- Super Resume
This site’s collection of free resume templates can be a valuable aid to beginners. Of course, students are to remember about the risk mentioned above (using resumes without changes), but a good example is always a plus. If students use templates reasonably and with good common sense, Super Resume is one of the most useful resources for those students who make the first steps in a successful job search.
- CV Maker
This is an alternative tool to the one mentioned above. CV Maker also has a number of templates for a resume. The interface is simple, so it won’t take much time and efforts to figure out how to use it. You’ll just need to fill out the various fields: Basic Information, Objective, Work Experience, Qualifications, Education, Computer Skills, Interests, and References.
This is another resource that provides you with a number of resume templates to choose from. However, besides appealing themes and styles, you can also present your data in some new formats. For example, demonstrate your language skills via language maps or skill bubble charts, create pictograms, tree-maps and statistics, display your work experience in timelines and use other features. If you log in to Vizualize via your LinkedIn profile, your job experience information will be automatically transferred to the Vizualize profile.
- Branded Me
This is a resource for designing professional web pages. It’s possible to sign up with your LinkedIn or Facebook accounts and get your profile data transferred to the Branded Me page. One more attractive option available here is Connect. Branded Me users can stay in touch with their friends, colleagues, and employers by adding them as connections on the website.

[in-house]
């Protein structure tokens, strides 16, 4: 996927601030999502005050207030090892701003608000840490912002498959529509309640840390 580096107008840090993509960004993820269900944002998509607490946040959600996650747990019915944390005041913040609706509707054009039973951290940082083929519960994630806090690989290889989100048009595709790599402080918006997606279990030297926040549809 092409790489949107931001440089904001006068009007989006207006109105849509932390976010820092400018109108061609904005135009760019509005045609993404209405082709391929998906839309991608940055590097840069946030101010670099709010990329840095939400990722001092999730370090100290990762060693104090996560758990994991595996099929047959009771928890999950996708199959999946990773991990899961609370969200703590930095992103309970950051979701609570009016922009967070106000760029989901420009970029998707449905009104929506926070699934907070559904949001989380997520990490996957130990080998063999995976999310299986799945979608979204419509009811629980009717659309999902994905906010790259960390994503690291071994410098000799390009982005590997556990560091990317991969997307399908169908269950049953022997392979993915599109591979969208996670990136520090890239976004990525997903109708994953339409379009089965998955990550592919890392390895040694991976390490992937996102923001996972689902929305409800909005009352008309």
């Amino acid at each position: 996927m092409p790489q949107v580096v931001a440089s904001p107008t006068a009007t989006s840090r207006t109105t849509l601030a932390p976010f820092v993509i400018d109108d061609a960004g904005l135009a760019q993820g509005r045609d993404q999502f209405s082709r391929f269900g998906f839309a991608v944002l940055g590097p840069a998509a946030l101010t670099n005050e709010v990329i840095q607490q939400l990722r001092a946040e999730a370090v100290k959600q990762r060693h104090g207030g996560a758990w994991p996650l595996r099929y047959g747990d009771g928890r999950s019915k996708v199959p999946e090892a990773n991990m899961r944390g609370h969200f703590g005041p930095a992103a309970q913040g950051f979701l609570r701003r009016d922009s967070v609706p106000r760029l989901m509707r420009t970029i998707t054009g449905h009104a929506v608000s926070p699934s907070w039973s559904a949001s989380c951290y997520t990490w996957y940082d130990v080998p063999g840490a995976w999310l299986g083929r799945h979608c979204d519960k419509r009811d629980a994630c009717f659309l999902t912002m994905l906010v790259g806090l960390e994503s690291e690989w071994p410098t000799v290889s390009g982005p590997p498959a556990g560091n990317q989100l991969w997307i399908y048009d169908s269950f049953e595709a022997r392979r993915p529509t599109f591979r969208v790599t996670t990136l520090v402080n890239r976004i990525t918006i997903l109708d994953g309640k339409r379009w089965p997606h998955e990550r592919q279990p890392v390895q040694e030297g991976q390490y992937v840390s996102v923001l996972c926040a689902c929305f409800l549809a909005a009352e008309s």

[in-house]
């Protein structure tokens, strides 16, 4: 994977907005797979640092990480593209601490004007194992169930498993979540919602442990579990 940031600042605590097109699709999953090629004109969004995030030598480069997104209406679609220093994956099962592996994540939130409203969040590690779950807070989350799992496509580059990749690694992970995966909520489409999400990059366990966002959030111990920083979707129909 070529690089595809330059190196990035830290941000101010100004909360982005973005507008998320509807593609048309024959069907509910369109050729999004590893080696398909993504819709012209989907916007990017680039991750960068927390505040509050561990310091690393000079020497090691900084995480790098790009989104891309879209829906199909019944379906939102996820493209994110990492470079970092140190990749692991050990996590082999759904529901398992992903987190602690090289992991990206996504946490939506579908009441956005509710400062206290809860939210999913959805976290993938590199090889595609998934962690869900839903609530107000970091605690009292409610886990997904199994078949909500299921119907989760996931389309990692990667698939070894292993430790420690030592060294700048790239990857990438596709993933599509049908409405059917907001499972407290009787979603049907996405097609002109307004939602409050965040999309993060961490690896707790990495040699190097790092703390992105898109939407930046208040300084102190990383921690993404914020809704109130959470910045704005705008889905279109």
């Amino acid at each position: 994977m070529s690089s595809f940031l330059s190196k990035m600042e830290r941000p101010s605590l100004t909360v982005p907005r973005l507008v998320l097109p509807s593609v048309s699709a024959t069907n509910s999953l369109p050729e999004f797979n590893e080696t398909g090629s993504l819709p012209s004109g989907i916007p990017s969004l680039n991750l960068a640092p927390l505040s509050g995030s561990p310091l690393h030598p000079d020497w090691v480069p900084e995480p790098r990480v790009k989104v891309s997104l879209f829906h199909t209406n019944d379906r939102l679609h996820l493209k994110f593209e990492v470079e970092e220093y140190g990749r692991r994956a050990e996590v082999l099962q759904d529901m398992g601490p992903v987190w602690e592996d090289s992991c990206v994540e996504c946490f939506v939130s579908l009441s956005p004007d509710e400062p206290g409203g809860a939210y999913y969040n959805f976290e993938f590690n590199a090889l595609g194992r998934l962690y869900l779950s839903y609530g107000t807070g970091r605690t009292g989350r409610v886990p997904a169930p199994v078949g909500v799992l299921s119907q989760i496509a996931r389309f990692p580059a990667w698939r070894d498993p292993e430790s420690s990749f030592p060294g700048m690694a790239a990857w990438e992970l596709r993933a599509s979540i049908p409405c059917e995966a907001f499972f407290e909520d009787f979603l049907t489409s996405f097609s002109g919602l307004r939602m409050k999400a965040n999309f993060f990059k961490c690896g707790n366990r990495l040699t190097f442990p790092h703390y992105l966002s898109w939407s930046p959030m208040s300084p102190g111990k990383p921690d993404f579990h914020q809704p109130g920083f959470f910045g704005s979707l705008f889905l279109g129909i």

- Hemingway Editor
Hemingway Editor works in the following way: You paste your text into the field on the website and immediately get results. Hemingway Editor highlights errors, adverbs, passive voice, and long or overly complicated sentences. What’s more, the editor has a readability scale of one to ten, and your text gets a ranking when you check it. Thanks to these marks you’re able to see any serious drawbacks in your resume and correct them right away.
This online resume builder has a detailed questionnaire that provides your future employer with detailed information about your achievements, goals, skills, and personal traits. A convenient interface allows you to fill it out with your credentials step by step – personal data, timeline, infographics, portfolio, education, and work examples.
- Visual CV
A good resource to create resumes, portfolios, and personal landing pages is found on this site. The variety of templates offered through this website is very rich. Moreover, these templates look more original than those offered on the majority of web resources, even while maintaining a professional look. It’s a chance to make your resume design unique and memorable.
RezScore is a resource that scores resumes online. You upload one and immediately get an A, B or C score for it along with a report. Both Summary and Tips for Improvement sections inform you what exactly you should do to make your resume better. Users can also see in what industries their resume will be strongest, what skills you have, and what personality traits you have. The latter is a helpful section because it lets you know how your potential employers will probably see you.
Now you know how to make a good first impression. The next step is a job interview, and you need to get ready for it as thoroughly as possible to present yourself in the most favorable light.
Michael is a former school teacher, currently working as an ESL tutor. Teaching is his favorite way of finding inspiration. In spare time he enjoys volunteering and provides a lot help to wild and homeless animals. Connect with Michael via Twitter and Linkedin.